Recent work has defined a class of transcriptional activators, members of which activate transcription in yeast, plant, insect and mammalian cells. These proteins contain two parts: one directs DNA binding and the other, called the activating region, presumably interacts with some component of the transcriptional machinery. Activating regions are typically acidic and require some poorly-understood aspect of structure, probably at least in part an alpha-helix. Here we describe a new member of this class, formed by fusing a DNA-binding fragment of the yeast activator GAL4 to a highly acidic portion of the herpes simplex virus protein VP16 (ref. 11; also called Vmw65). VP16 activates transcription of immediate early viral genes by using its amino-terminal sequences to attach to one or more host-encoded proteins that recognise DNA sequences in their promoters. We show that the hybrid protein (GAL4-VP16) activates transcription unusually efficiently in mammalian cells when bound close to, or at large distances from the gene. We suggest that the activating region of VP16 may be near-maximally potent and that it is not coincidental that such a strong activator is encoded by a virus.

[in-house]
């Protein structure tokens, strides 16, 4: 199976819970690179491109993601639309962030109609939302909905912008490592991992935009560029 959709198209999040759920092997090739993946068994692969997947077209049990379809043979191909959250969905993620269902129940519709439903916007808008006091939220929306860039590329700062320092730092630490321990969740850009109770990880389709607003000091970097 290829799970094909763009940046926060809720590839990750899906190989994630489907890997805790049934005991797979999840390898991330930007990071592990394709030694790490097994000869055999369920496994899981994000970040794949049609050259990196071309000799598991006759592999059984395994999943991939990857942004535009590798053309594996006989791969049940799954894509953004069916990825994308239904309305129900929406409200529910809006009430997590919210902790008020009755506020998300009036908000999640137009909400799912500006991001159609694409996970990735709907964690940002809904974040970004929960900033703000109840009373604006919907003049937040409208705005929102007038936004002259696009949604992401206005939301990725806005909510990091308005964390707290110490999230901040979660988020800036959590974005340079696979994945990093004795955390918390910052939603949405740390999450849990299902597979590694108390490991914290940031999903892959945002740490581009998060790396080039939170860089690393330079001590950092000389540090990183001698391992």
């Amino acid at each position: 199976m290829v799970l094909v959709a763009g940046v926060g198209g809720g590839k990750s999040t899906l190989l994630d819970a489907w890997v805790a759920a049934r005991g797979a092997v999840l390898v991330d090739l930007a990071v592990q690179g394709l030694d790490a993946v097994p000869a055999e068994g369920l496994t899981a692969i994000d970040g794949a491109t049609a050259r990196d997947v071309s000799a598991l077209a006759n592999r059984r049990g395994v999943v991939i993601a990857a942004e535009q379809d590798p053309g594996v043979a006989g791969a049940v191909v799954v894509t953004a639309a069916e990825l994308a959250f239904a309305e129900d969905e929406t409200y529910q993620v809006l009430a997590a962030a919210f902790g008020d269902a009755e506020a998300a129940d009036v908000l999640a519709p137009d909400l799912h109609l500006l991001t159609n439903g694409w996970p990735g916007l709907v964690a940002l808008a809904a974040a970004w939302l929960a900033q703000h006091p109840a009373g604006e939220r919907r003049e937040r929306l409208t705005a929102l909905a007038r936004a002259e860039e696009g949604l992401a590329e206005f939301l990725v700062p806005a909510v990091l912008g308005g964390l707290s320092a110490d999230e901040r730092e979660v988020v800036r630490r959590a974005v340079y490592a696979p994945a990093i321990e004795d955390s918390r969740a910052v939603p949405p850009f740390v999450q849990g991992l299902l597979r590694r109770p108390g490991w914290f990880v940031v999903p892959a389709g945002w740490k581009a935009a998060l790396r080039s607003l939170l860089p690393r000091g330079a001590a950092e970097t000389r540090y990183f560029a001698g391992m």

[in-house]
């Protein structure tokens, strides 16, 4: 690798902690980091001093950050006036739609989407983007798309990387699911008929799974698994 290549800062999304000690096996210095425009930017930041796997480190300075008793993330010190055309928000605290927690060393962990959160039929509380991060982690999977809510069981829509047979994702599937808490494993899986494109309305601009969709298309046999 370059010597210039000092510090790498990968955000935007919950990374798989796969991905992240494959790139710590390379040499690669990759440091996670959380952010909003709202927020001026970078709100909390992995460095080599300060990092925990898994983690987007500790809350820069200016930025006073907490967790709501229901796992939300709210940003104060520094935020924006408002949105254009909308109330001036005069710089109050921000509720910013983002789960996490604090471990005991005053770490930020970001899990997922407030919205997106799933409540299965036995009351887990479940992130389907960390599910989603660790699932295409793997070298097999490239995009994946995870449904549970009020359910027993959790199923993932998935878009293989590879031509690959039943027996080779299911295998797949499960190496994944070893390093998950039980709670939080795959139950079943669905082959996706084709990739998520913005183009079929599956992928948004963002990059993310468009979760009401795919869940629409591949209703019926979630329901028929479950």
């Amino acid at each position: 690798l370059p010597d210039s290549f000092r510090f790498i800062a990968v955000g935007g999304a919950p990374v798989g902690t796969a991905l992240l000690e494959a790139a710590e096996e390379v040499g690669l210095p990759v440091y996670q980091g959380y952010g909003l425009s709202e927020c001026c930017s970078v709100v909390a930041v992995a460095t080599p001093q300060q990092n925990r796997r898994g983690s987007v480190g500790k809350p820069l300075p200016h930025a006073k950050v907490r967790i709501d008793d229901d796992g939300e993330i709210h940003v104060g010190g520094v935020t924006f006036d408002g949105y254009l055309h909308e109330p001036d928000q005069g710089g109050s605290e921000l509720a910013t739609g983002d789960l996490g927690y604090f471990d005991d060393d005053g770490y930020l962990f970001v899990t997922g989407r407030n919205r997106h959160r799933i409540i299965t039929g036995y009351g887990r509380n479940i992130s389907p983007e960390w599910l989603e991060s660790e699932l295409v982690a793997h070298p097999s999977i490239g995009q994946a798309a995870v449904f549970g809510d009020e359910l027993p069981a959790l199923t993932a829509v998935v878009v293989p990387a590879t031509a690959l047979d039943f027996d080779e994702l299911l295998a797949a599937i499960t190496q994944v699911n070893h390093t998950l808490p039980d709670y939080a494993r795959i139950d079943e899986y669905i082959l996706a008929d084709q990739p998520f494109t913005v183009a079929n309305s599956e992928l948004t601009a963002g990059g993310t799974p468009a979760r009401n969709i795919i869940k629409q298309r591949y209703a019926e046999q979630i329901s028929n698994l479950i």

|Evidence ID||Analyze ID||Interactor||Interactor Systematic Name||Interactor||Interactor Systematic Name||Type||Assay||Annotation||Action||Modification||Phenotype||Source||Reference||Note|
|Evidence ID||Analyze ID||Gene||Gene Systematic Name||Gene Ontology Term||Gene Ontology Term ID||Qualifier||Aspect||Method||Evidence||Source||Assigned On||Reference||Annotation Extension|
|Evidence ID||Analyze ID||Gene||Gene Systematic Name||Phenotype||Experiment Type||Experiment Type Category||Mutant Information||Strain Background||Chemical||Details||Reference|
|Evidence ID||Analyze ID||Regulator||Regulator Systematic Name||Target||Target Systematic Name||Experiment||Conditions||Strain||Source||Reference|